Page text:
“The consecutive interpreter has to speak in public. They must therefore have some speaking skills.” Thiéry 1981:102
Any posture you take up should be chosen to make us appear professional; facilitate our interpreting; and promote the audience’s confidence in our interpreting. That means: being able to: read your notes; look up at your audience while speaking; hide your nerves by limiting any unintended body language; and eliminate physical tics.
When standing separate your feet from one another, both side-ways and front-to-back, you will be more firmly rooted in the ground and you will feel more stable. Stand with your weight equally on both feet. Try it out. This stability will give more confidence to attack the interpreting task.
Keep your hands still and out of the way. Occasional hand gestures which reinforce what you are saying are welcome but beware of waving your hands around all the time.
When sitting…sit slightly forwards on the chair so that you are not leaning back into the backrest. You are far enough forward to have some of your weight on your feet. This will create a solid base. This will also stop you from slouching.
Your feet should be flat on the ground and slightly apart. This will stop you fidgeting.
I recommend grounding your arms in the same way as we ground our feet. To do this rest the mid-point of your fore-arm on the edge of the table. If you are using a note-pad I would hold it with both hands. This will stop you waving the free hand about. It also helps you improve your eye-contact with the audience when reading back your notes (because the note-pad is higher up than if it was lying on the table. Whether or not you are holding a note-pad put your pen down. You won’t need it once you start speaking and it can only get up to mischief – like being twiddled or dropped.
This suggestion for what to do with your hands does not mean that your hands absolutely have to remain stuck to the note-pad or the table all the time throughout the speech. It will be a good thing to occasionally make an appropriate hand gesture to underline a point made in the speech. A gesture that reinfoces what you are saying can add something valuable to your presentation.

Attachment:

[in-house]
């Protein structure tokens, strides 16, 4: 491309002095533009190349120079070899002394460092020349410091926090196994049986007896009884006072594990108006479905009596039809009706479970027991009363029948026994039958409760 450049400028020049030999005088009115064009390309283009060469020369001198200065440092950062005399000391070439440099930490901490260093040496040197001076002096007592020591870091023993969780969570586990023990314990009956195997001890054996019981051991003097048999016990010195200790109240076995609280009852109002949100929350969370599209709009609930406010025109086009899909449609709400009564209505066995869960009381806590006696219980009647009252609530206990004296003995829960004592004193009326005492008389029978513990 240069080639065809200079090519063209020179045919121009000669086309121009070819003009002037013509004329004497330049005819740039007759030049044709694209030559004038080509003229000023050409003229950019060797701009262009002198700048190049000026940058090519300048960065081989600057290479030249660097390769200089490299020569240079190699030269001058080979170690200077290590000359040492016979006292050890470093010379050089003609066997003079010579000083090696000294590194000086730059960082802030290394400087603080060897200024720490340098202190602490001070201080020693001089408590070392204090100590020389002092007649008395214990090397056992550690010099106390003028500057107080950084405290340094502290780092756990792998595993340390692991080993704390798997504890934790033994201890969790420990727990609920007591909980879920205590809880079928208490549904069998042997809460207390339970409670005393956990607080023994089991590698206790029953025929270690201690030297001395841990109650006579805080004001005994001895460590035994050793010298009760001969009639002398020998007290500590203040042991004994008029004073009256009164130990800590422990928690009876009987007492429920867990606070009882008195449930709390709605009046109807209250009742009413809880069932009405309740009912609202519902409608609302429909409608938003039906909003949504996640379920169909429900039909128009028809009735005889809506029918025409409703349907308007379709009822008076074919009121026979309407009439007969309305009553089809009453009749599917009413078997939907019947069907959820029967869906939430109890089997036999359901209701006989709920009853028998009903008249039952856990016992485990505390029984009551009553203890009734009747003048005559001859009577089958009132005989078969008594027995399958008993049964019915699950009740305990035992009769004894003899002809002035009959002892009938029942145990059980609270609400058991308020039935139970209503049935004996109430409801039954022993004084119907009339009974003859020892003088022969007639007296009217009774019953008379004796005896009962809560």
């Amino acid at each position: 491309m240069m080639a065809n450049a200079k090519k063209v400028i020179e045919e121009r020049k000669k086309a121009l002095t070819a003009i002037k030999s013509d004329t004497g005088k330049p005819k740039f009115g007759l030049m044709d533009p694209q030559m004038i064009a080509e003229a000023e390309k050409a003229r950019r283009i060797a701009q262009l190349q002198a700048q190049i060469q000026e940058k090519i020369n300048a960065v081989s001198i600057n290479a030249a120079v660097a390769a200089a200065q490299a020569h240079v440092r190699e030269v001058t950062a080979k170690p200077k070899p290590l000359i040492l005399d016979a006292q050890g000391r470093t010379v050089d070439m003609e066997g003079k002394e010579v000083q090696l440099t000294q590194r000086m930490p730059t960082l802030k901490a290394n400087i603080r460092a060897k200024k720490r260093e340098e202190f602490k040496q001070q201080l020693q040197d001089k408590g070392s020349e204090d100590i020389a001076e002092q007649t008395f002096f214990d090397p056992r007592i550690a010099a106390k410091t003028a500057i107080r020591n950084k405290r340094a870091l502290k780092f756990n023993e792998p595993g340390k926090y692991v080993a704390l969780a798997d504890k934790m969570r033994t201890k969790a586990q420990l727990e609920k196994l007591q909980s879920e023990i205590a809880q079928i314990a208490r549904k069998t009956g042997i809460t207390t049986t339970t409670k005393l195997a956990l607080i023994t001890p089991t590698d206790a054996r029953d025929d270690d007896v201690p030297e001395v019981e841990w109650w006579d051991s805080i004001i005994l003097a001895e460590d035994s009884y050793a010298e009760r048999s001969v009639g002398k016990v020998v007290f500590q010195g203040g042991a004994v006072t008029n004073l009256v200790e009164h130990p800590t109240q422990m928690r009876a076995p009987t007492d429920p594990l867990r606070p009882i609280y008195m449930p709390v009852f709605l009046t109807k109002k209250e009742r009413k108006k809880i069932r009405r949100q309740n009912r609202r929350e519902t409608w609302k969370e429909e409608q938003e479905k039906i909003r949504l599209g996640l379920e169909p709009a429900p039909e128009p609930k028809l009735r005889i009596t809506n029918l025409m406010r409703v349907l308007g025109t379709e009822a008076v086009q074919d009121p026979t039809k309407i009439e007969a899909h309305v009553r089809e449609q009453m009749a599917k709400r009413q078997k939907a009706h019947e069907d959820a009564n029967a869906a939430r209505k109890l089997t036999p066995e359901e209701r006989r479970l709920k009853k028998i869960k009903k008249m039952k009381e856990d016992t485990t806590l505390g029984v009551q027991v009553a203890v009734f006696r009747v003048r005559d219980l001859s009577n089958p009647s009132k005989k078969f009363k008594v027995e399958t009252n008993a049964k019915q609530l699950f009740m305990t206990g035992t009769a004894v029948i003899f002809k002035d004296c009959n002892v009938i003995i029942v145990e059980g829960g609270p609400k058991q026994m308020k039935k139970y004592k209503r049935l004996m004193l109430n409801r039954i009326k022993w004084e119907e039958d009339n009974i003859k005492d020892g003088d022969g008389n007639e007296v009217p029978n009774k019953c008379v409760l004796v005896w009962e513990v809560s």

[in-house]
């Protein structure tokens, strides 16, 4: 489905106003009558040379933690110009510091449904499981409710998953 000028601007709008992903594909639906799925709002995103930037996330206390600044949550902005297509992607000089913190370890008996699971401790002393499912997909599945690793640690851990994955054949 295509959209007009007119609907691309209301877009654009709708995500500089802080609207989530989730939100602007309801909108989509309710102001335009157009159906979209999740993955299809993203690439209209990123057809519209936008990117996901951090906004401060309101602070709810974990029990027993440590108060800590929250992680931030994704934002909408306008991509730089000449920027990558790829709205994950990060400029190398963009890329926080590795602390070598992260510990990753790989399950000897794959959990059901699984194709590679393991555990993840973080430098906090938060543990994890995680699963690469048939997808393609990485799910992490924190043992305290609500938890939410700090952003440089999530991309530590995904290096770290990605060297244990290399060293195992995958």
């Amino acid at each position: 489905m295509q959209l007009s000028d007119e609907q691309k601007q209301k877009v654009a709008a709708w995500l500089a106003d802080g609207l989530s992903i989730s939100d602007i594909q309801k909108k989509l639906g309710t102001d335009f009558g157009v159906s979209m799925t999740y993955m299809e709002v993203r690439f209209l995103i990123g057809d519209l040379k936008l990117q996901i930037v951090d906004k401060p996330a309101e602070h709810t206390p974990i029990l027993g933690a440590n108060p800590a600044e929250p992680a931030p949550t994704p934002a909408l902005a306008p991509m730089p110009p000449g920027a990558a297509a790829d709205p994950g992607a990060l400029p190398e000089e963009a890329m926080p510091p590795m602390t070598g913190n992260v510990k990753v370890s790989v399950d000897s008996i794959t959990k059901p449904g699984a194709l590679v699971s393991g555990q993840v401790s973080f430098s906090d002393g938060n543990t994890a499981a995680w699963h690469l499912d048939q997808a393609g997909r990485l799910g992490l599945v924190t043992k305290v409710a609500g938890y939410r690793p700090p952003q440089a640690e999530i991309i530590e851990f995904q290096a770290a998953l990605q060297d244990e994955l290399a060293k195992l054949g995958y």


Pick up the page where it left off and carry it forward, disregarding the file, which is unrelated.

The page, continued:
Eye contact with the audience is an essential part of speaking in public and therefore also of consecutive interpreting. Looking at your audience tells them that you are engaging with them, that you are talking to them and not to yourself! Eye contact also gives the speaker or interpreter immediate feedback about how the audience is reacting to what is being said. Here’s a little trick that will help – instead of looking at the audience members’ eyes, look at a space on their foreheads, between and just above the eyes. For them, you will appear to be looking directly at them, but you will avoid actually catching anyone’s eye.
Your voice should be clearly audible to those in the room with you. This will be easier if you are sitting as described above and looking at your audience – because then your mouth will project your voice at them and not downwards at the table. Learn to speak loudly without shouting so that you can speak to larger audiences if required. Learn also to vary your volume so it’s appropriate to the space your in and the size of the audience you’re speaking to.
Enunciate and articulate. All of the words you say should be comprehensible to your audience.
Be aware of how your voice is received by listeners. Some people speak too loud or shout. Some people may have a monotone drone. Others have a higher pitched voice. Over long periods all of these can grate with listeners. Ask your teacher if your voice is audience-friendly and if not get some help changing it.
Your intonation should be natural and fluent. This will inspire confidence in your listerners. Try not to sound nervous and uncertain which has the opposite effect. One simple way to achieve this is to try to be communicative!
Remember to pause. Pausing in the right places is essential for both you and for your audience to understand the structure of the speech.
Get the pace right. For many students, but not all, that means slowing down.
Knowing what you are talking about, and knowing what you are about to say are also two very important factors in speaking fluently and naturally (and therefore not sounding nervous and uncertain).
It’s normal to be nervous when you speak in public. It’s a sign that you still think the activity is out of the ordinary and requires extra concentration. That’s a good thing. If speaking in public makes you unhappy and/or unwell then interpreting may not be the job for you.
Usually your nerves will stop playing a role once you get going with the speech, so practice beginnings. Nerves can also be defeated by knowing what you’re talking about. Preparing and even practising your speeches will help.
The postures described above will minimise the external manifestations of your nervousness – involuntary movements etc – and that in itself will calm you down.
This page is a summary of Chapter 2, Presentation, of Consecutive interpreting – A short course by Andrew Gillies